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Patients’ goals, resources, and barriers to future change: A qualitative study of patient reflections at hospital discharge after myocardial infarction
Department of Heart Disease, Haukeland University Hospital, Norway.
Jönköping University, School of Health and Welfare, HHJ, Dep. of Nursing Science. Jönköping University, School of Health and Welfare, HHJ. ADULT. Department of Heart Disease, Haukeland University Hospital, Norway.
Department of Heart Disease, Haukeland University Hospital, Norway.
Department of Global Public Health and Primary Care, University of Bergen, Norway.
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2016 (English)In: European Journal of Cardiovascular Nursing, ISSN 1474-5151, E-ISSN 1873-1953, Vol. 15, no 7, 495-503 p.Article in journal (Refereed) Published
Abstract [en]

Background: Myocardial infarction (MI) patients may find it challenging to adhere to lifestyle advice and medications. Understanding motivational factors and barriers to change is crucial. However, empirical evidence on patients’ ability to effect lifestyle changes at the time of discharge is limited.

Aim: The aim of this study was to identify at the time of hospital discharge the goals, resources, and barriers to future change in MI patients.

Methods: We conducted a qualitative interview study with a purposive sample of 20 MI patients (eight women) in a cardiac department at a university hospital in Norway. All interviews were conducted before hospital discharge, transcribed verbatim, and analysed using qualitative content analysis.

Findings: Three themes suggested that, at the time of discharge, patients’ views of their MI were complex and diverse. Patients were motivated to change their lifestyle and contemplated taking their life in new directions, adopting a change of life perspective. Frequently, patients struggled to understand the context of living with an MI, manage symptoms, and understand the precipitating causes of MI. There were also patients who wanted to maintain their present lifestyle and live as normal as possible. They just wanted to keep going.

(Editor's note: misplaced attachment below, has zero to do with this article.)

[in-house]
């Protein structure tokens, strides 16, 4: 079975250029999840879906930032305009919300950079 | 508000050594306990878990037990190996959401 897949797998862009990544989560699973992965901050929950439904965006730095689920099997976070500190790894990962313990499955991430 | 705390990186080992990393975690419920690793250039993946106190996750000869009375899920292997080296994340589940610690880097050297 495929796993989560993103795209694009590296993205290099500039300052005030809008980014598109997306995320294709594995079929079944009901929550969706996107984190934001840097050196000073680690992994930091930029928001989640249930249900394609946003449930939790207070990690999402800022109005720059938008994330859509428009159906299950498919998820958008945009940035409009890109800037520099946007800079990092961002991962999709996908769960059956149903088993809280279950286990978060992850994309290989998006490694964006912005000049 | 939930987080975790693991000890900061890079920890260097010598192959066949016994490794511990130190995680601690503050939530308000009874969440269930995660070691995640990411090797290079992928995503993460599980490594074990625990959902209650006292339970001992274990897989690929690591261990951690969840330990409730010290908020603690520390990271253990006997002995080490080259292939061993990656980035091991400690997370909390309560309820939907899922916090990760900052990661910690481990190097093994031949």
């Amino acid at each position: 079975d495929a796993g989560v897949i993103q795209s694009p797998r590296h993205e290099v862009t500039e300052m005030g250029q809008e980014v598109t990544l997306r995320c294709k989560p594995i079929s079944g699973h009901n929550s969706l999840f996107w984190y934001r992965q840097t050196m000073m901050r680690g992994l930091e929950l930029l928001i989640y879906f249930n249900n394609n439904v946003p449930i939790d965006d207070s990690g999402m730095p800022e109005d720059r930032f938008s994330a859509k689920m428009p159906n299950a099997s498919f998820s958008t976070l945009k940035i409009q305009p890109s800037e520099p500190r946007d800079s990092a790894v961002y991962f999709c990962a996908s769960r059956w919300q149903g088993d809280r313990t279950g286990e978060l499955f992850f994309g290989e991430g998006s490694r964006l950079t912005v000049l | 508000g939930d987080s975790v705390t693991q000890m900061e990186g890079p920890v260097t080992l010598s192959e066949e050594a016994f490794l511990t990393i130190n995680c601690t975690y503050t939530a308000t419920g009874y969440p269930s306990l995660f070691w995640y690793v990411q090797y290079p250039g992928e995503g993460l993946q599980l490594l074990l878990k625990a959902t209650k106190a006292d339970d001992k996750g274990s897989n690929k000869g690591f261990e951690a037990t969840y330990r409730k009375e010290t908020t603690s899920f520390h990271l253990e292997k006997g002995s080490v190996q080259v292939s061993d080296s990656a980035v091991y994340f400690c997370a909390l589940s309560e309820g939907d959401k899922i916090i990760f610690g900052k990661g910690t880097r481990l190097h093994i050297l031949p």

Conclusions and implications: There is a need for a different approach to communicating with MI patients at the time of discharge. Person-centred care that allows personal narratives to emerge may enable health-care professionals to offer more individualised guidance to MI patients that will help them cope with the everyday challenges they experience after discharge.

Place, publisher, year, edition, pages
2016. Vol. 15, no 7, 495-503 p.
Keyword [en]
Myocardial infarction; discharge planning; lifestyle changes; patient education
National Category
Cardiac and Cardiovascular Systems Nursing
Identifiers
URN: urn:nbn:se:hj:diva-28887DOI: 10.1177/1474515115614712PubMedID: 26507076Scopus ID: 2-s2.0-85001038073Local ID: HHJADULTISOAI: oai:DiVA.org:hj-28887DiVA: diva2:891450
Available from: 2016-01-07 Created: 2016-01-07 Last updated: 2017-01-27Bibliographically approved

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CiteExportLink to record
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Citation style
  • apa
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More styles
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